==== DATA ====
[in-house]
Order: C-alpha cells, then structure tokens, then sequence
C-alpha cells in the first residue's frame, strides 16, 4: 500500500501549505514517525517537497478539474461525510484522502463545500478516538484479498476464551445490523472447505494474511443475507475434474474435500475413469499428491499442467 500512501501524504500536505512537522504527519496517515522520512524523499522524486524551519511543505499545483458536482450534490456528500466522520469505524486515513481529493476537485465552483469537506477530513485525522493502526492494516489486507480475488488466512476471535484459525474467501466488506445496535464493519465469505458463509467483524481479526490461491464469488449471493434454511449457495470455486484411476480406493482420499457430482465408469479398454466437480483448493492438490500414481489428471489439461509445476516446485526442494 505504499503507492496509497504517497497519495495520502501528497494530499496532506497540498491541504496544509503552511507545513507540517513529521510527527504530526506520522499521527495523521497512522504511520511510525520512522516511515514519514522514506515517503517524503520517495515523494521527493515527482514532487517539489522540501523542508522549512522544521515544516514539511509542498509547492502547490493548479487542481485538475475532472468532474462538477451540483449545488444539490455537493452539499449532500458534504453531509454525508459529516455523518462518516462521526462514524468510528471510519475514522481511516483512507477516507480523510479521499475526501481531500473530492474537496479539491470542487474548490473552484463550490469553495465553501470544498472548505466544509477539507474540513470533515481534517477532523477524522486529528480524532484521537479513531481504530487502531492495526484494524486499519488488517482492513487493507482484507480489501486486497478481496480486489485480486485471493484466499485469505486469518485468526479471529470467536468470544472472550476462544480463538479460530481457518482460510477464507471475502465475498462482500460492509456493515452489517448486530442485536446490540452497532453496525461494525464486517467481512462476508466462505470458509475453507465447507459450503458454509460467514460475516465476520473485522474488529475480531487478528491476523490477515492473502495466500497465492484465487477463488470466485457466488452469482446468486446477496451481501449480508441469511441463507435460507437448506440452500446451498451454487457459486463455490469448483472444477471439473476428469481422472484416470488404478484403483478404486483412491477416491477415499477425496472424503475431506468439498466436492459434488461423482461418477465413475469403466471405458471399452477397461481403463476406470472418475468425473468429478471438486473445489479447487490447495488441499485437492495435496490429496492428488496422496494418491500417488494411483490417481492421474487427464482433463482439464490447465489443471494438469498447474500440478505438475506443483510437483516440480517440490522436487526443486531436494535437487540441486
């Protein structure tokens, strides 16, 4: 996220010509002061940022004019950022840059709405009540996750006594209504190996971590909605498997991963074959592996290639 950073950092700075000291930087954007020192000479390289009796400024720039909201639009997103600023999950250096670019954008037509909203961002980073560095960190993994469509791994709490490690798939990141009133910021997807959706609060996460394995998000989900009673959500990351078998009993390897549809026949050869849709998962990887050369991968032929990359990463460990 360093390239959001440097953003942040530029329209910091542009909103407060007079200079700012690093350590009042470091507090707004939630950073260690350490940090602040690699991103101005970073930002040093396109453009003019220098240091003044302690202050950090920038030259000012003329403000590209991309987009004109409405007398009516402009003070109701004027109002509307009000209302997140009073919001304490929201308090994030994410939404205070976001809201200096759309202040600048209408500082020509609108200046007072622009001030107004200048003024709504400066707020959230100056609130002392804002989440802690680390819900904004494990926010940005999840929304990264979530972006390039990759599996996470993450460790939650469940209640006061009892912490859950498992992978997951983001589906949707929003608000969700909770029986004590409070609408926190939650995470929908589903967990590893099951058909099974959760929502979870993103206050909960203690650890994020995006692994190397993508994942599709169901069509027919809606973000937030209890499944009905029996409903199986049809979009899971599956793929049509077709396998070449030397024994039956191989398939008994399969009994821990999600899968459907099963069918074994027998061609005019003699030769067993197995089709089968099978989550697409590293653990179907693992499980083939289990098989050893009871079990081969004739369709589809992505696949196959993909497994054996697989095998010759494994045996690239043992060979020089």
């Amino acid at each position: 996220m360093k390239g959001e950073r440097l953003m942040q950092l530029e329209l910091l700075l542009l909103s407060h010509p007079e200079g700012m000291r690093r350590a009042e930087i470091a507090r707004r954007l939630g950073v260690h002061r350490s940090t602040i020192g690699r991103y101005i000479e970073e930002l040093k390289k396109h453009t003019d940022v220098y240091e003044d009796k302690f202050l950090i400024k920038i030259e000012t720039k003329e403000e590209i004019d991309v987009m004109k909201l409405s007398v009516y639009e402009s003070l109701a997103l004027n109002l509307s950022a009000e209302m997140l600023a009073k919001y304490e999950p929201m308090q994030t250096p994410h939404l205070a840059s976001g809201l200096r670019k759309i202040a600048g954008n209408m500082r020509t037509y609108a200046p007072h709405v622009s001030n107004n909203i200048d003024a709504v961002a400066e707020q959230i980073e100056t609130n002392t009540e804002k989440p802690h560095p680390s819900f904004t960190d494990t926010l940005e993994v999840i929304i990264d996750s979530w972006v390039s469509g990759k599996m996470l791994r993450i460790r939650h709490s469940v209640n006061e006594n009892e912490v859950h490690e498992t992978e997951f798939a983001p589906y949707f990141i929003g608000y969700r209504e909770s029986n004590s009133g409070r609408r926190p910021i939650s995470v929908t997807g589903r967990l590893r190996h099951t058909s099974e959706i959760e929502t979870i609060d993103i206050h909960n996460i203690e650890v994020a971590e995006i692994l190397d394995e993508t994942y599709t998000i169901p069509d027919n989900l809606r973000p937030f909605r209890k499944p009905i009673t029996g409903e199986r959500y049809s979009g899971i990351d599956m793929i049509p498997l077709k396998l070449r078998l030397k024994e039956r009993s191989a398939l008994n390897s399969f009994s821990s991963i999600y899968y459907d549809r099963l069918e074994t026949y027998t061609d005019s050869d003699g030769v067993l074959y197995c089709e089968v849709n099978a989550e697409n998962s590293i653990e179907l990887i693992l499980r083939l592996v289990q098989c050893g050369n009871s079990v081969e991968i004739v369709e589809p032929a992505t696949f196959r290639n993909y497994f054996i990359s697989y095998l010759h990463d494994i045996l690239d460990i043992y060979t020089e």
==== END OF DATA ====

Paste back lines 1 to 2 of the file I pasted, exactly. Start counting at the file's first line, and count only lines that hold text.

[in-house]
Order: C-alpha cells, then structure tokens, then sequence